We’re not even done 2020 yet and already it’s been a deadlier year for illicit drug deaths when compared to 2019.

With 1,068 people losing their lives in the first eight months, BC surpassed the previous year’s total of 983.

BC Chief Coroner Lisa Lapointe. (Photo supplied by BC Coroners Service)

In an exclusive interview with Vista Radio, BC Chief Coroner Lisa Lapointe stated that fentanyl continues to be front and centre.

“What we continue to see is that fentanyl is the primary driver of deaths in the province due to illicit drugs, about 85% last year of all drug overdoses involved fentanyl and about 50% also involved cocaine.”

According to the Coroners Service August illicit drugs report, approximately 14% of cases between April and August had extreme fentanyl concentrations as compared to 8% from January of 2019 to March of this year.

What is also troublesome is more deaths where multiple substances are detected have been occurring, making it harder for Naloxone to be administered.

“Fentanyl and opioids respond to Naloxone while cocaine and methamphetamines do not, so, where you have a mixed drug overdose it can be hard to revive somebody based on the substances they have used,” mentioned Lapointe.

Northern Health continues to have the highest rate of illicit drug deaths in BC at 40 per 100,000 people.

The northern region has seen 80 deaths so far this year, including 29 in Prince George.

Men have accounted for 81% of all illicit drug deaths in the province.

Lapointe has a couple of theories as to why men are dying more frequently.

“We see overall that men engage in more risky behaviors. More men die from accidents and suicides than women and we also believe that women have a protective factor where they are with somebody else while using.”

Speaking of Naloxone, Lapointe stressed the importance of friends and family members of drug users to have it in their presence at all times.

“Right now, the drug supply is so toxic and so unpredictable that we are encouraging friends and family of those who use substances to reach out.”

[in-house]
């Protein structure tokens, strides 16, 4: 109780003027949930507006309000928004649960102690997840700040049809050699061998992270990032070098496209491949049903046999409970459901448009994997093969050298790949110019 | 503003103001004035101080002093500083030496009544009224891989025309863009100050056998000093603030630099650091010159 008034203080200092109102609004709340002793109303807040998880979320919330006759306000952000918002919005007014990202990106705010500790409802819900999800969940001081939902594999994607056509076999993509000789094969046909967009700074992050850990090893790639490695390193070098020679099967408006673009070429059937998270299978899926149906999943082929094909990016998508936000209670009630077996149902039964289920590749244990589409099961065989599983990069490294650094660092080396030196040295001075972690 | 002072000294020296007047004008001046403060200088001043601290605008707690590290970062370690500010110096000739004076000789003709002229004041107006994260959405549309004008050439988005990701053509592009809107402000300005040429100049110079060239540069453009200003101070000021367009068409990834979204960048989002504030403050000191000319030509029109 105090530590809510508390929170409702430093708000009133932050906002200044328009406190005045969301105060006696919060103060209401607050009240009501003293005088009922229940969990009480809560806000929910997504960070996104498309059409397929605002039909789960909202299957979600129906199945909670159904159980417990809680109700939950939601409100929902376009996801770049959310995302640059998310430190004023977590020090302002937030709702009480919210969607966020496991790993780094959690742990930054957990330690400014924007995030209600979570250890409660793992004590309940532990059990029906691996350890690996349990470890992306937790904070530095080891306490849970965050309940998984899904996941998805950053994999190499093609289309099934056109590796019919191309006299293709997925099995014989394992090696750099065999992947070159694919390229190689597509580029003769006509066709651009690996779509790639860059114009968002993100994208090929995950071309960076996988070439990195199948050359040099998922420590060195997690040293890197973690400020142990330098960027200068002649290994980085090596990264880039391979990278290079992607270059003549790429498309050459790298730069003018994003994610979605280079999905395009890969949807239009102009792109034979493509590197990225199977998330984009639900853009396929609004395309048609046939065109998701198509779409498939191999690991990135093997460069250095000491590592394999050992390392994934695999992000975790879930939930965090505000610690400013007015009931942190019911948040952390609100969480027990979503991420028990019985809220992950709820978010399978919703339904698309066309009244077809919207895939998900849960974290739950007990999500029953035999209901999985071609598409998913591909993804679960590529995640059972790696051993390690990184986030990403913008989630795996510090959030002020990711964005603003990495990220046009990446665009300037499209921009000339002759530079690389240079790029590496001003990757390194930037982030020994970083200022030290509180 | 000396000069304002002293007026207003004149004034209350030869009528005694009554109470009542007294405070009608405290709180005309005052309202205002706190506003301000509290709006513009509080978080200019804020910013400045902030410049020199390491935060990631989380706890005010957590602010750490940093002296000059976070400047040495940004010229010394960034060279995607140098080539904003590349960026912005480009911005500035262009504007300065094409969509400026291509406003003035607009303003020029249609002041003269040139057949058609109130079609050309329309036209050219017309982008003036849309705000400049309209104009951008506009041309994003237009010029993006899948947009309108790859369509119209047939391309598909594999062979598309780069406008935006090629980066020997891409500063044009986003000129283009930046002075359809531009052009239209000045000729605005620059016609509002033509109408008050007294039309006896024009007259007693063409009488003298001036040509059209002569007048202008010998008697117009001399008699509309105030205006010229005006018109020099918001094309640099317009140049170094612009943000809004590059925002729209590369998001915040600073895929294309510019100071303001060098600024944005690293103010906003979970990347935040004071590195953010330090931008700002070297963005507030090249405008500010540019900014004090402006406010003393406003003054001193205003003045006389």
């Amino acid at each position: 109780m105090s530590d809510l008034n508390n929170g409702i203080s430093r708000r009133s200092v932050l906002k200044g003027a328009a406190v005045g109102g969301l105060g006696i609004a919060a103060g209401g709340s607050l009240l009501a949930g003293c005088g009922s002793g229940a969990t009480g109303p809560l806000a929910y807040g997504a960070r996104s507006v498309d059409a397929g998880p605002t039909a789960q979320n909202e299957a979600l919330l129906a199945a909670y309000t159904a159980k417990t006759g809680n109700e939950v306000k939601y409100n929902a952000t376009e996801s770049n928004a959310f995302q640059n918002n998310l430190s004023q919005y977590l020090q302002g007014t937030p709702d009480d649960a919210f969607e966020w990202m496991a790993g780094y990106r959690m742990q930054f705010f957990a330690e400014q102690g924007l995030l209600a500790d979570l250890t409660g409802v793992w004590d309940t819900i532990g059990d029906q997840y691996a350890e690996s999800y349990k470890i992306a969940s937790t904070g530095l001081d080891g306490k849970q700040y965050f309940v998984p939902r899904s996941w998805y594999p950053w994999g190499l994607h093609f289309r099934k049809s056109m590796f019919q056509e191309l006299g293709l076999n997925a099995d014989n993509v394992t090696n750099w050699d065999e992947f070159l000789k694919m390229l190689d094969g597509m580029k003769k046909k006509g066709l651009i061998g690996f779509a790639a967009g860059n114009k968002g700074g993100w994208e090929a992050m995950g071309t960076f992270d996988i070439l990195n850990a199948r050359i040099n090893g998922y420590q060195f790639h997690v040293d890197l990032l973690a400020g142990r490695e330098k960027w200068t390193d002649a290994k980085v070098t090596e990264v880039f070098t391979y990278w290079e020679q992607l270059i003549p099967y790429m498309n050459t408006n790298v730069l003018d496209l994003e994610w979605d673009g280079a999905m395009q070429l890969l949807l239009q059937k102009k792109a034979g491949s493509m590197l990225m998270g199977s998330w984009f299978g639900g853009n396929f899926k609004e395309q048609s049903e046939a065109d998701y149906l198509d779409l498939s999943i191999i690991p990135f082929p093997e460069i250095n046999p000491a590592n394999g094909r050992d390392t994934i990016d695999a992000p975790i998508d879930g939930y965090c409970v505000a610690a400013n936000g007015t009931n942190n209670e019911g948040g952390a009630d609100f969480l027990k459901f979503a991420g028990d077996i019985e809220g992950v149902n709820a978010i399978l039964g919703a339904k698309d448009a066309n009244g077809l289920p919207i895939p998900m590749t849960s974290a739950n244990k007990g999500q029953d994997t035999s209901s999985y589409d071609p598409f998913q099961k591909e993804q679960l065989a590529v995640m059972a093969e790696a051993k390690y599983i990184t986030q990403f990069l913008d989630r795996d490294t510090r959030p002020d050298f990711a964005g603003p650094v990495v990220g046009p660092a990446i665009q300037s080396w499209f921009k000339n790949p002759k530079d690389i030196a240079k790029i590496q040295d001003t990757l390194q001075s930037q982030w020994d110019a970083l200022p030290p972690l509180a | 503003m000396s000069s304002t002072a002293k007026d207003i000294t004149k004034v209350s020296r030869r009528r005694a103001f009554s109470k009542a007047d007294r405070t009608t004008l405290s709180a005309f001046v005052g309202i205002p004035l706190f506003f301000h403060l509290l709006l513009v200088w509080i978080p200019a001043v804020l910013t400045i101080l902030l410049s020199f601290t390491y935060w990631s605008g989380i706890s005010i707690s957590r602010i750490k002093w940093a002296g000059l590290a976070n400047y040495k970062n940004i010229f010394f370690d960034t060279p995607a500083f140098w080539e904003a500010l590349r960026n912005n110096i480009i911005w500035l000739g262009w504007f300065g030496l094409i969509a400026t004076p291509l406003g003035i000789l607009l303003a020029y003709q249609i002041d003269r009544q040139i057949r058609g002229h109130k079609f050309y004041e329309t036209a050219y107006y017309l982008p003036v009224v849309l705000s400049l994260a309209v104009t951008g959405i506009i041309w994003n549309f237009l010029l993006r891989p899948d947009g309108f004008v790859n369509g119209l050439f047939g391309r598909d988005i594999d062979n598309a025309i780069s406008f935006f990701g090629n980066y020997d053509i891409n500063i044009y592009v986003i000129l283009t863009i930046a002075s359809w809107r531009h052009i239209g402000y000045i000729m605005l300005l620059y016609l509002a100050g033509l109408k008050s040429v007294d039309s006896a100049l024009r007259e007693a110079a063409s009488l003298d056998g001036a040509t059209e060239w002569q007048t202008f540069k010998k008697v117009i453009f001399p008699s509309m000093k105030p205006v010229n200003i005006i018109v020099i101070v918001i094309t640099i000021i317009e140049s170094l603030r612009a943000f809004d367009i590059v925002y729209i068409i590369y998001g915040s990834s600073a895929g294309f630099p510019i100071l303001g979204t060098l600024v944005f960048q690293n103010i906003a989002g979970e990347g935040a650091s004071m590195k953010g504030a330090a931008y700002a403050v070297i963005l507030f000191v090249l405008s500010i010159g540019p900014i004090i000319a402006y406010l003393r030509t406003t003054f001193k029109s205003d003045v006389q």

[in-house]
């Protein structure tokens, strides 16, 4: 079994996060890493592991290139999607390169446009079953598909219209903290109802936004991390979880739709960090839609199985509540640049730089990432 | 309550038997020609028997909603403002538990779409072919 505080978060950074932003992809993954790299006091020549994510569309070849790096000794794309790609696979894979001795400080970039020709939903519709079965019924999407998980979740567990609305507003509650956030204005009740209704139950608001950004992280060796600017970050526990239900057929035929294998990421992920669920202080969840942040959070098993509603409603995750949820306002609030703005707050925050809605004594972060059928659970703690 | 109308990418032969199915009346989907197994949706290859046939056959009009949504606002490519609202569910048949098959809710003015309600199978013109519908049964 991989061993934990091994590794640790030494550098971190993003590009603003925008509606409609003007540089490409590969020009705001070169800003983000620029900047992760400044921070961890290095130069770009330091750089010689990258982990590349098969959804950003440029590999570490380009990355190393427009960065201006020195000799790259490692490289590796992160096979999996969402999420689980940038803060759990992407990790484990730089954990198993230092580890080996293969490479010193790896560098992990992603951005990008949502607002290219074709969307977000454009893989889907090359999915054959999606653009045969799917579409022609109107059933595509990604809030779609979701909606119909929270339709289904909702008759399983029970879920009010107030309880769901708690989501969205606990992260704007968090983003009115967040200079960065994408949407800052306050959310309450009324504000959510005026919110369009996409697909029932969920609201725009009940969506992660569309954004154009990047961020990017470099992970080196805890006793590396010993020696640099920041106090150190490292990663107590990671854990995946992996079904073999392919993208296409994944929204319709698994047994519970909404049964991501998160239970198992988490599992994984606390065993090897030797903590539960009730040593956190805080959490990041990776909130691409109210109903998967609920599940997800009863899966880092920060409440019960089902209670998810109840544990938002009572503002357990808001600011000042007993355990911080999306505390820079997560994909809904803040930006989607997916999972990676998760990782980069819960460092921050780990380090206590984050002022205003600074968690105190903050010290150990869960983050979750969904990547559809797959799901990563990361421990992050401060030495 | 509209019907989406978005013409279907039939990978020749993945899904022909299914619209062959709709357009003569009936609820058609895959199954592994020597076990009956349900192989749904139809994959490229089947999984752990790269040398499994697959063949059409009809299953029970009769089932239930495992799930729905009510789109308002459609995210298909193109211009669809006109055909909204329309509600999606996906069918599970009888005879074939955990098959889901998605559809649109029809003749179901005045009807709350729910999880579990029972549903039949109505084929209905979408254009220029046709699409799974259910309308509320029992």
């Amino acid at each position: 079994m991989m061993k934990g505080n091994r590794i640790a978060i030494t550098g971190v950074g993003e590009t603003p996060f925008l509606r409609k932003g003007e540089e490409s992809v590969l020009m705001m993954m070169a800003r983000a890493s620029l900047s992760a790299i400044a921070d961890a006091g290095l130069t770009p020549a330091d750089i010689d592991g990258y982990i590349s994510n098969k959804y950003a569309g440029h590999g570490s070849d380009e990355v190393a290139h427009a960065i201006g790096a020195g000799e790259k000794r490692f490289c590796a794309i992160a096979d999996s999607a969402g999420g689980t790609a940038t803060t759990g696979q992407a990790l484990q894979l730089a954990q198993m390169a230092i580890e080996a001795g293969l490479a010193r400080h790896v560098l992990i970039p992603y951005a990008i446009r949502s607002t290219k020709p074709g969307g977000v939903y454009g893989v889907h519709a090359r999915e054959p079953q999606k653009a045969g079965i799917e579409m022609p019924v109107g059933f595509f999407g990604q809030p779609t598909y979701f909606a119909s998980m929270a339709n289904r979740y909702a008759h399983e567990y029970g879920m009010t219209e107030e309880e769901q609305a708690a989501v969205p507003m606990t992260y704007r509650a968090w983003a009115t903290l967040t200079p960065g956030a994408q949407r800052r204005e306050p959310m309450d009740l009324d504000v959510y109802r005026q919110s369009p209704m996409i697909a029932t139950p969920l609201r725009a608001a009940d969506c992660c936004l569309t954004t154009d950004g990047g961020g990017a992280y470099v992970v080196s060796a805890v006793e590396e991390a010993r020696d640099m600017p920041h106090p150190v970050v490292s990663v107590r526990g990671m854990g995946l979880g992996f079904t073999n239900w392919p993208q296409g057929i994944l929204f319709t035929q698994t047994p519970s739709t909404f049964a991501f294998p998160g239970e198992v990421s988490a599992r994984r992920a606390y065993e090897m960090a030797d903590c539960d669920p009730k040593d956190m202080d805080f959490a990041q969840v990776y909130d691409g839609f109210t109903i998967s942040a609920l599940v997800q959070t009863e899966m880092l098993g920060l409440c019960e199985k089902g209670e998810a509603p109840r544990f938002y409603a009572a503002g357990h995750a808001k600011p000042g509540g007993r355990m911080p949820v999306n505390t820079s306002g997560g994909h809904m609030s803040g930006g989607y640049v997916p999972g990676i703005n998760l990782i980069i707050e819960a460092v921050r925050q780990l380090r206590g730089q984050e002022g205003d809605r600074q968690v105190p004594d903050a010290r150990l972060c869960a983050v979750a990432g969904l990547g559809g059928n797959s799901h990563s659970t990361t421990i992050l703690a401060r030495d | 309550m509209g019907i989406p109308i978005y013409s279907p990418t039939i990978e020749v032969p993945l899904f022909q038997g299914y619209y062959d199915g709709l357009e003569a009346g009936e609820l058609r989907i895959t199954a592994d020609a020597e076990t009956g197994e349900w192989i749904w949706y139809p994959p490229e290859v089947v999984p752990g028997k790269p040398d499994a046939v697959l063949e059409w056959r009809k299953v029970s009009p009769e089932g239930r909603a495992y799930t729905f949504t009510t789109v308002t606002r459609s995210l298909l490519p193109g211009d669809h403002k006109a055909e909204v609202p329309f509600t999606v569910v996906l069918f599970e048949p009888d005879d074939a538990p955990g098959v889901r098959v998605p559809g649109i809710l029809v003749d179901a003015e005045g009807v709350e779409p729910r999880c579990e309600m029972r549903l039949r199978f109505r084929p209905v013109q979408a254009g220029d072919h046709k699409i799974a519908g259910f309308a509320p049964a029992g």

“However, this can be very challenging because as you know, there is still so much stigma around substance use.”

Would it be beneficial if more members of the general public had access to Naloxone kits and know how to use them?

“It would help if the individual who was using the substance was in the company with a member of the general public so what we find is that most people are dying indoors, we don’t have people dying on the street corners of public places, these are people dying in their own homes or their friend’s homes.”

“The distribution of Naloxone across the province is tremendously better than it ever has been. We have seen a tremendous push to get Naloxone out to communities and front-line service providers so that those who need it can access it,” added Lapointe.

In an August interview, a non-profit group called the POUNDS project in Prince George noted that the border closures created a more contaminated drug supply while facilities like needle exchanges and overdose prevention sites saw a reduction in services and hours, thus creating a perfect storm for overdoses.

Lapointe agreed with this finding.

“Drug checking services were not as available, Naloxone was not as available for people and absolutely as you mentioned, the overdose prevention sites and supervised consumption sites had reduced hours because of reduced staff.”

The Coroners Service indicated in its latest findings no deaths have taken place at overdose prevention or supervised consumption sites.

147 illicit drug deaths occurred province-wide last month.